And this Caucasian-African American divide is not as neat as its promoters would have people believe. Consider the 20 million Europeans who immigrated between 1880 and 1920, post-civil war years. Remember that families used to have four to six kids, do the exponential math, and consider how many Caucasians have strong associations with being Jewish, Swedish or Italian, to name just a few groups.

For my part, I believe the large-scale promotion of racism issues is part and parcel of a general campaign to create fear, distrust and division among people. Maybe this is driven by money or powerful influencers; we cannot know. However, just as we can choose to reject fear, we can choose to reject distrust and division.

Choose peace, hope and love. When lulled toward conversations about race, tell people that you believe in peace, hope and love, and you choose not to engage in any divisive behavior. When complex situations are made overly simple, black and white, one side or the other, the truth is that people are creating opposing camps. The only way to avoid that is to disengage and to choose a new topic in which there is leverage for conversation, such as peace.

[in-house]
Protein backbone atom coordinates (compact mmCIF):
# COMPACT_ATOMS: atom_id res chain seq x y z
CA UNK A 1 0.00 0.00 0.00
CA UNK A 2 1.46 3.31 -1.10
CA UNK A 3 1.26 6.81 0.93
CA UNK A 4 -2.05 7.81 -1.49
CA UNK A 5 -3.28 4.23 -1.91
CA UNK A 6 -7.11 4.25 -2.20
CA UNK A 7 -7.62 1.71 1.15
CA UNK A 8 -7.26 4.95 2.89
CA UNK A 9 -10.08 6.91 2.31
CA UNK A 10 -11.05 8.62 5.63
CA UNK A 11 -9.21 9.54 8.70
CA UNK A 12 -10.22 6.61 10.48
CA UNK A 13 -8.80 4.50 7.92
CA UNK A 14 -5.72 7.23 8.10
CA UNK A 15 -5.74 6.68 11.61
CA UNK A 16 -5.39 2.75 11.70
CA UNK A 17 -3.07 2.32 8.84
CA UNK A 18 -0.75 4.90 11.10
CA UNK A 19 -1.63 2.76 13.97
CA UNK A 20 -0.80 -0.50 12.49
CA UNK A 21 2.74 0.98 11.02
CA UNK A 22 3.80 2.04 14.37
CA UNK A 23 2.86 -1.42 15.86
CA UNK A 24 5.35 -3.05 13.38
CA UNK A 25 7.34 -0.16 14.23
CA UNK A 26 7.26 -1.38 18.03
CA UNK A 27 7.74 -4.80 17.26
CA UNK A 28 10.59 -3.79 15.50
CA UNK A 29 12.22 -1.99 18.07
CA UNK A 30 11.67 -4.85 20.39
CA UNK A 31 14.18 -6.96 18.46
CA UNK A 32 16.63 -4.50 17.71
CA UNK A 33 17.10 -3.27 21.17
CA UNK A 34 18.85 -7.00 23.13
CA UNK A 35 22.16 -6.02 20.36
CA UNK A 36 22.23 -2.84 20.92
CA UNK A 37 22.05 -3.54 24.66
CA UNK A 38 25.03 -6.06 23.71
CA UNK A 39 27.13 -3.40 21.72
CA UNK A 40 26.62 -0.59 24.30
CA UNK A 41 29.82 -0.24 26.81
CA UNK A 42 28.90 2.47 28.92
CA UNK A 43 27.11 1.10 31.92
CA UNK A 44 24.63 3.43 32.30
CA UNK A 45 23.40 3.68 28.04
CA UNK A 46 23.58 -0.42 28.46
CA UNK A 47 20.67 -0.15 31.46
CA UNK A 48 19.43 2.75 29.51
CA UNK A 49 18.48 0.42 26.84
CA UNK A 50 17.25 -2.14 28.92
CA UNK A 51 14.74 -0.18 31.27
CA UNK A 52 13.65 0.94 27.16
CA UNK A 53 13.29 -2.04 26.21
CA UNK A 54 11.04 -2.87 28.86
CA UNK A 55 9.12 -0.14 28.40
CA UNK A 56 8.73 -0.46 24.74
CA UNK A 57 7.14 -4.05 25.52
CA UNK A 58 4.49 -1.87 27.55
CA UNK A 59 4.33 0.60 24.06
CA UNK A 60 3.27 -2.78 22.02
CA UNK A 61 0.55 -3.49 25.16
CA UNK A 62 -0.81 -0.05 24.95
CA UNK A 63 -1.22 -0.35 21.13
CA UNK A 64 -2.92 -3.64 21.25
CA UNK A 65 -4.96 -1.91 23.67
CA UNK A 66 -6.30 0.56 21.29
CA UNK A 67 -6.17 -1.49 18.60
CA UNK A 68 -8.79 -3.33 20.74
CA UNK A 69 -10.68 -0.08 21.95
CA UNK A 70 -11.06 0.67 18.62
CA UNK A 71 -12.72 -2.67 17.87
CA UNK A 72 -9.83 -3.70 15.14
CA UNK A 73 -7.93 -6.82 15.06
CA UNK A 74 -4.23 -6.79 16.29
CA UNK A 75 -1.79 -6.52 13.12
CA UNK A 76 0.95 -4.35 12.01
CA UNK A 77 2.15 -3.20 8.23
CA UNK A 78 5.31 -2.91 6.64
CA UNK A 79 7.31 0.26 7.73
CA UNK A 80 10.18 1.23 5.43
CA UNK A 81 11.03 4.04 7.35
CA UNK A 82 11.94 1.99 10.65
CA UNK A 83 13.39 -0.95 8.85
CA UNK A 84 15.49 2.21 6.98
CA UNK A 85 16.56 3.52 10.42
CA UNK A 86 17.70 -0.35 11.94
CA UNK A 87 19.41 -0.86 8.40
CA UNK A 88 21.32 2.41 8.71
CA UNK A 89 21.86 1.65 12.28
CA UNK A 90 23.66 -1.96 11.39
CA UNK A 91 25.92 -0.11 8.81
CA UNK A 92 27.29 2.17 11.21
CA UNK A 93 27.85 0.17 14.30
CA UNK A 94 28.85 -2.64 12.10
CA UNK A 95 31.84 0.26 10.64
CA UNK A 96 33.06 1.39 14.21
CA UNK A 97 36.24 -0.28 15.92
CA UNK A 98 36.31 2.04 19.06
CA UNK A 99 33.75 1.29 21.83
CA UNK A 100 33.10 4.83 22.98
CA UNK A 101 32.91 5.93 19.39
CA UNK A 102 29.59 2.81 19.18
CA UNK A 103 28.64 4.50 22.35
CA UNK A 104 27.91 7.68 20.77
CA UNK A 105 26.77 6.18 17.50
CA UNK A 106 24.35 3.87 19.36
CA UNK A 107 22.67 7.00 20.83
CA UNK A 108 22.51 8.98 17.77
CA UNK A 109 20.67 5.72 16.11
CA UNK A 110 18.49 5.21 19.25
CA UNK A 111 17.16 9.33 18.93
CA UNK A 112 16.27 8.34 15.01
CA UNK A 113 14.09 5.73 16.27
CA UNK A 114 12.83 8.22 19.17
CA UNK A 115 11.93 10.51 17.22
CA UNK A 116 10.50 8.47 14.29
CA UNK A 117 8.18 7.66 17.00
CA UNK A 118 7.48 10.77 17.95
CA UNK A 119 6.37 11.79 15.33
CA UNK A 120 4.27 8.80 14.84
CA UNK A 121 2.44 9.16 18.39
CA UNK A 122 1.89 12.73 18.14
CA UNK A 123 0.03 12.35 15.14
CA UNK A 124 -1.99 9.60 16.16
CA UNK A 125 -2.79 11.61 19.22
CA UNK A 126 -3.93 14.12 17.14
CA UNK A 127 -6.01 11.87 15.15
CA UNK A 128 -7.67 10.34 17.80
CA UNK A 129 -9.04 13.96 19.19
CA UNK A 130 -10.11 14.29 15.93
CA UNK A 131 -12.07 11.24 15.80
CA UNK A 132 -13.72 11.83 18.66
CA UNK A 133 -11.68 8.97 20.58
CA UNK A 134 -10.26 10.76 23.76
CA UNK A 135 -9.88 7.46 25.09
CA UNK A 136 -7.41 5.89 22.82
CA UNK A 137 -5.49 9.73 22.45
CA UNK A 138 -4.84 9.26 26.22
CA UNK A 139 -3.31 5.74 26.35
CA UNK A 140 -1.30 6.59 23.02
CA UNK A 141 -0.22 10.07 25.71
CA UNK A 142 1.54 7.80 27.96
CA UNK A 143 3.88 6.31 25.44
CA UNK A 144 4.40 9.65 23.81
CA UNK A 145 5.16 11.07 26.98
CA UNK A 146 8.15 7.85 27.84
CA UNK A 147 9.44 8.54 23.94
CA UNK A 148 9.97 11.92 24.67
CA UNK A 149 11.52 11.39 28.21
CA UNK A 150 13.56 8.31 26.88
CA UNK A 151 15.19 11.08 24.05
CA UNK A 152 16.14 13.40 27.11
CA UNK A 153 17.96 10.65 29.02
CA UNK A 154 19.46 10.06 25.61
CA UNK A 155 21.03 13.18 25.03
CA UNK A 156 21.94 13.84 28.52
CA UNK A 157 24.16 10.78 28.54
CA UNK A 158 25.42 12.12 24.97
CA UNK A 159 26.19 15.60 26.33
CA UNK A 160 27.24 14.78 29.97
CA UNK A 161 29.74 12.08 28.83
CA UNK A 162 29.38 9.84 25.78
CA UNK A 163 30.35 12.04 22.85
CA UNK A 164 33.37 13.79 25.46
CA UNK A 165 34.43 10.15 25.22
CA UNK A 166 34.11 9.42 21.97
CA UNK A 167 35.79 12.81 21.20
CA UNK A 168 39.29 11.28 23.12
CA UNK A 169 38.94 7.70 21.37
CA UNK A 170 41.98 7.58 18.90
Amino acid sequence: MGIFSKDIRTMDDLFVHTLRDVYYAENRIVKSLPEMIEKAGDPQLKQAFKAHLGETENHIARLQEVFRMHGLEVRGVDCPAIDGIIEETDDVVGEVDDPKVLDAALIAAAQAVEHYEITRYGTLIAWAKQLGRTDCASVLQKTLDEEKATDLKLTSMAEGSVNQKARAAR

Many of us choosing international adoption have been ready to open our lives to kids of different races; that speaks for itself. At the end of the Korean War, my father wanted to adopt a Korean orphan, but his mother was against it. She thought he would be ostracized by his neighbors if he started an inter-racial family. How far we have come since 1953! During the 2008 peak in international adoption, 20,000 orphans were brought into U.S. homes during a single year.

Are we really moving forward, becoming a better country in 2020?

We might have little control over the upcoming days, but we can choose to turn off distrust and division. Maybe if enough of us turn it off, the media will frantically search for a topic we will watch. Maybe they will be driven to their last resort; they will send us messages of hope, love, strength, and togetherness.


Erica Rosi Tham